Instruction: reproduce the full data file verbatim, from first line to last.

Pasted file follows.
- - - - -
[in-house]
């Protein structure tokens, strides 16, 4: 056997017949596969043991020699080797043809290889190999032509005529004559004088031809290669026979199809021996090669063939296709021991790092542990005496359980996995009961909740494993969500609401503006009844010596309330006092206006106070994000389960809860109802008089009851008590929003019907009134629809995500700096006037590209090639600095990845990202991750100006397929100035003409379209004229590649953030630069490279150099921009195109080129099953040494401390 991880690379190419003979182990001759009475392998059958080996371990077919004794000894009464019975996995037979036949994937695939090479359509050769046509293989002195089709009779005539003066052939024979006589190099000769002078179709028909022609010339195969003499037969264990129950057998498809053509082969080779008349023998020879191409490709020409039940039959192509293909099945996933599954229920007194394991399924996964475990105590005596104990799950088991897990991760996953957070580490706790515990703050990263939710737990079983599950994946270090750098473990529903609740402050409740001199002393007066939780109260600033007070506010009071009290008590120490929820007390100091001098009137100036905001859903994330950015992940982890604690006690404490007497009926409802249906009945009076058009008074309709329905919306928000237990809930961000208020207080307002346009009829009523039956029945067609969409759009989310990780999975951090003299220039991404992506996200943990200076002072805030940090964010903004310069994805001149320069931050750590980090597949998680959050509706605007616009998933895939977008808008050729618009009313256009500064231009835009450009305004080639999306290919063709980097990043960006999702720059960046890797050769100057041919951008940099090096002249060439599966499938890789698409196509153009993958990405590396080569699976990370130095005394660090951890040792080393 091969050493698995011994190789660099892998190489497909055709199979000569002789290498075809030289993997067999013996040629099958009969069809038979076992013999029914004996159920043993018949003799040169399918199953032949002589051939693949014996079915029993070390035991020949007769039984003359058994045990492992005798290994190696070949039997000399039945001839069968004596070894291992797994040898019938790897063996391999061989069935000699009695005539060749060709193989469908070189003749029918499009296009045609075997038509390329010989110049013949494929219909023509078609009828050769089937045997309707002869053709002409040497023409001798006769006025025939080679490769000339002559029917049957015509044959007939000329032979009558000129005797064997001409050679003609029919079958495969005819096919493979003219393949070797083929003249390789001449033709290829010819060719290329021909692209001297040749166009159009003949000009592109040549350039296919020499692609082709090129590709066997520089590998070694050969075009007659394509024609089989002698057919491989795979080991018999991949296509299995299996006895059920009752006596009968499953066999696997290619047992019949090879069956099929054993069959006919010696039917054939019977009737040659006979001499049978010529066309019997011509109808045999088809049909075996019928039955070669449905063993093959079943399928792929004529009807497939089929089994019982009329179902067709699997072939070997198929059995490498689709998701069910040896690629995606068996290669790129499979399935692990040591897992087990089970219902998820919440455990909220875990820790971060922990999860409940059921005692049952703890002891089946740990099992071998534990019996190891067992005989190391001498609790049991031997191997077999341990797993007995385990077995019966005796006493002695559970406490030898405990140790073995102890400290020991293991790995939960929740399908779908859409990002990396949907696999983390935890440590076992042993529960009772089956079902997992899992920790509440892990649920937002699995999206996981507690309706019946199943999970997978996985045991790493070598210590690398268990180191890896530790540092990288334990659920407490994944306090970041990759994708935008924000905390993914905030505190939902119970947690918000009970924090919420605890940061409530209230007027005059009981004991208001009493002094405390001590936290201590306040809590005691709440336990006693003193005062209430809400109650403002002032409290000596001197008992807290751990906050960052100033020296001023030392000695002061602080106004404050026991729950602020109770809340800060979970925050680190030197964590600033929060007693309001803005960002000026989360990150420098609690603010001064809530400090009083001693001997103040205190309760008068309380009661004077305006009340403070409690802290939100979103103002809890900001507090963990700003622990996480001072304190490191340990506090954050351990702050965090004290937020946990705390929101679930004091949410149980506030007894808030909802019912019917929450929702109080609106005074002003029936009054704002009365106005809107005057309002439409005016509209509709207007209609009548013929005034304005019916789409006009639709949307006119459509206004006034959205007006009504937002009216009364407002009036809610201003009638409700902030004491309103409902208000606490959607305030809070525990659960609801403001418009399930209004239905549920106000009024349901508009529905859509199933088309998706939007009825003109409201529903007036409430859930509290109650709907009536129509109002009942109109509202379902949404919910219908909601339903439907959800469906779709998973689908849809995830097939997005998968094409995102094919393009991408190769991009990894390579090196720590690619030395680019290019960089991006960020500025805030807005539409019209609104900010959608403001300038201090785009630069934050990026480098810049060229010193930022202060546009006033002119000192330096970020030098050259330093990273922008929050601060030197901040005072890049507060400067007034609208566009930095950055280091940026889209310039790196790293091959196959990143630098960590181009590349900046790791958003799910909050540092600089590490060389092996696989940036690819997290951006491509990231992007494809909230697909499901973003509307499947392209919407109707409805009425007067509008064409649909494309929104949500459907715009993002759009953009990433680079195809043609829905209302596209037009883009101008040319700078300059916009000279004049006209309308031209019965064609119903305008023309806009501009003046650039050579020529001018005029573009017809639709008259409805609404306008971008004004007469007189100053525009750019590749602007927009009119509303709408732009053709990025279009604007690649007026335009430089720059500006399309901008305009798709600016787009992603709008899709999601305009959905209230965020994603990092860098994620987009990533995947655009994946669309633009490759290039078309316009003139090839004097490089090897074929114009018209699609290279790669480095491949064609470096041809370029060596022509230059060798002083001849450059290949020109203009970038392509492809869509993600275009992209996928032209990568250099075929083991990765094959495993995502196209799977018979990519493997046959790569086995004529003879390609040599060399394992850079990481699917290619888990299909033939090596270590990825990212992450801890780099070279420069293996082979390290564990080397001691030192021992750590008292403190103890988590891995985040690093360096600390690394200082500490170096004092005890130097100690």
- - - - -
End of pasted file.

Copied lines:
[in-house]
């Protein structure tokens, strides 16, 4: 056997017949596969043991020699080797043809290889190999032509005529004559004088031809290669026979199809021996090669063939296709021991790092542990005496359980996995009961909740494993969500609401503006009844010596309330006092206006106070994000389960809860109802008089009851008590929003019907009134629809995500700096006037590209090639600095990845990202991750100006397929100035003409379209004229590649953030630069490279150099921009195109080129099953040494401390 991880690379190419003979182990001759009475392998059958080996371990077919004794000894009464019975996995037979036949994937695939090479359509050769046509293989002195089709009779005539003066052939024979006589190099000769002078179709028909022609010339195969003499037969264990129950057998498809053509082969080779008349023998020879191409490709020409039940039959192509293909099945996933599954229920007194394991399924996964475990105590005596104990799950088991897990991760996953957070580490706790515990703050990263939710737990079983599950994946270090750098473990529903609740402050409740001199002393007066939780109260600033007070506010009071009290008590120490929820007390100091001098009137100036905001859903994330950015992940982890604690006690404490007497009926409802249906009945009076058009008074309709329905919306928000237990809930961000208020207080307002346009009829009523039956029945067609969409759009989310990780999975951090003299220039991404992506996200943990200076002072805030940090964010903004310069994805001149320069931050750590980090597949998680959050509706605007616009998933895939977008808008050729618009009313256009500064231009835009450009305004080639999306290919063709980097990043960006999702720059960046890797050769100057041919951008940099090096002249060439599966499938890789698409196509153009993958990405590396080569699976990370130095005394660090951890040792080393 091969050493698995011994190789660099892998190489497909055709199979000569002789290498075809030289993997067999013996040629099958009969069809038979076992013999029914004996159920043993018949003799040169399918199953032949002589051939693949014996079915029993070390035991020949007769039984003359058994045990492992005798290994190696070949039997000399039945001839069968004596070894291992797994040898019938790897063996391999061989069935000699009695005539060749060709193989469908070189003749029918499009296009045609075997038509390329010989110049013949494929219909023509078609009828050769089937045997309707002869053709002409040497023409001798006769006025025939080679490769000339002559029917049957015509044959007939000329032979009558000129005797064997001409050679003609029919079958495969005819096919493979003219393949070797083929003249390789001449033709290829010819060719290329021909692209001297040749166009159009003949000009592109040549350039296919020499692609082709090129590709066997520089590998070694050969075009007659394509024609089989002698057919491989795979080991018999991949296509299995299996006895059920009752006596009968499953066999696997290619047992019949090879069956099929054993069959006919010696039917054939019977009737040659006979001499049978010529066309019997011509109808045999088809049909075996019928039955070669449905063993093959079943399928792929004529009807497939089929089994019982009329179902067709699997072939070997198929059995490498689709998701069910040896690629995606068996290669790129499979399935692990040591897992087990089970219902998820919440455990909220875990820790971060922990999860409940059921005692049952703890002891089946740990099992071998534990019996190891067992005989190391001498609790049991031997191997077999341990797993007995385990077995019966005796006493002695559970406490030898405990140790073995102890400290020991293991790995939960929740399908779908859409990002990396949907696999983390935890440590076992042993529960009772089956079902997992899992920790509440892990649920937002699995999206996981507690309706019946199943999970997978996985045991790493070598210590690398268990180191890896530790540092990288334990659920407490994944306090970041990759994708935008924000905390993914905030505190939902119970947690918000009970924090919420605890940061409530209230007027005059009981004991208001009493002094405390001590936290201590306040809590005691709440336990006693003193005062209430809400109650403002002032409290000596001197008992807290751990906050960052100033020296001023030392000695002061602080106004404050026991729950602020109770809340800060979970925050680190030197964590600033929060007693309001803005960002000026989360990150420098609690603010001064809530400090009083001693001997103040205190309760008068309380009661004077305006009340403070409690802290939100979103103002809890900001507090963990700003622990996480001072304190490191340990506090954050351990702050965090004290937020946990705390929101679930004091949410149980506030007894808030909802019912019917929450929702109080609106005074002003029936009054704002009365106005809107005057309002439409005016509209509709207007209609009548013929005034304005019916789409006009639709949307006119459509206004006034959205007006009504937002009216009364407002009036809610201003009638409700902030004491309103409902208000606490959607305030809070525990659960609801403001418009399930209004239905549920106000009024349901508009529905859509199933088309998706939007009825003109409201529903007036409430859930509290109650709907009536129509109002009942109109509202379902949404919910219908909601339903439907959800469906779709998973689908849809995830097939997005998968094409995102094919393009991408190769991009990894390579090196720590690619030395680019290019960089991006960020500025805030807005539409019209609104900010959608403001300038201090785009630069934050990026480098810049060229010193930022202060546009006033002119000192330096970020030098050259330093990273922008929050601060030197901040005072890049507060400067007034609208566009930095950055280091940026889209310039790196790293091959196959990143630098960590181009590349900046790791958003799910909050540092600089590490060389092996696989940036690819997290951006491509990231992007494809909230697909499901973003509307499947392209919407109707409805009425007067509008064409649909494309929104949500459907715009993002759009953009990433680079195809043609829905209302596209037009883009101008040319700078300059916009000279004049006209309308031209019965064609119903305008023309806009501009003046650039050579020529001018005029573009017809639709008259409805609404306008971008004004007469007189100053525009750019590749602007927009009119509303709408732009053709990025279009604007690649007026335009430089720059500006399309901008305009798709600016787009992603709008899709999601305009959905209230965020994603990092860098994620987009990533995947655009994946669309633009490759290039078309316009003139090839004097490089090897074929114009018209699609290279790669480095491949064609470096041809370029060596022509230059060798002083001849450059290949020109203009970038392509492809869509993600275009992209996928032209990568250099075929083991990765094959495993995502196209799977018979990519493997046959790569086995004529003879390609040599060399394992850079990481699917290619888990299909033939090596270590990825990212992450801890780099070279420069293996082979390290564990080397001691030192021992750590008292403190103890988590891995985040690093360096600390690394200082500490170096004092005890130097100690």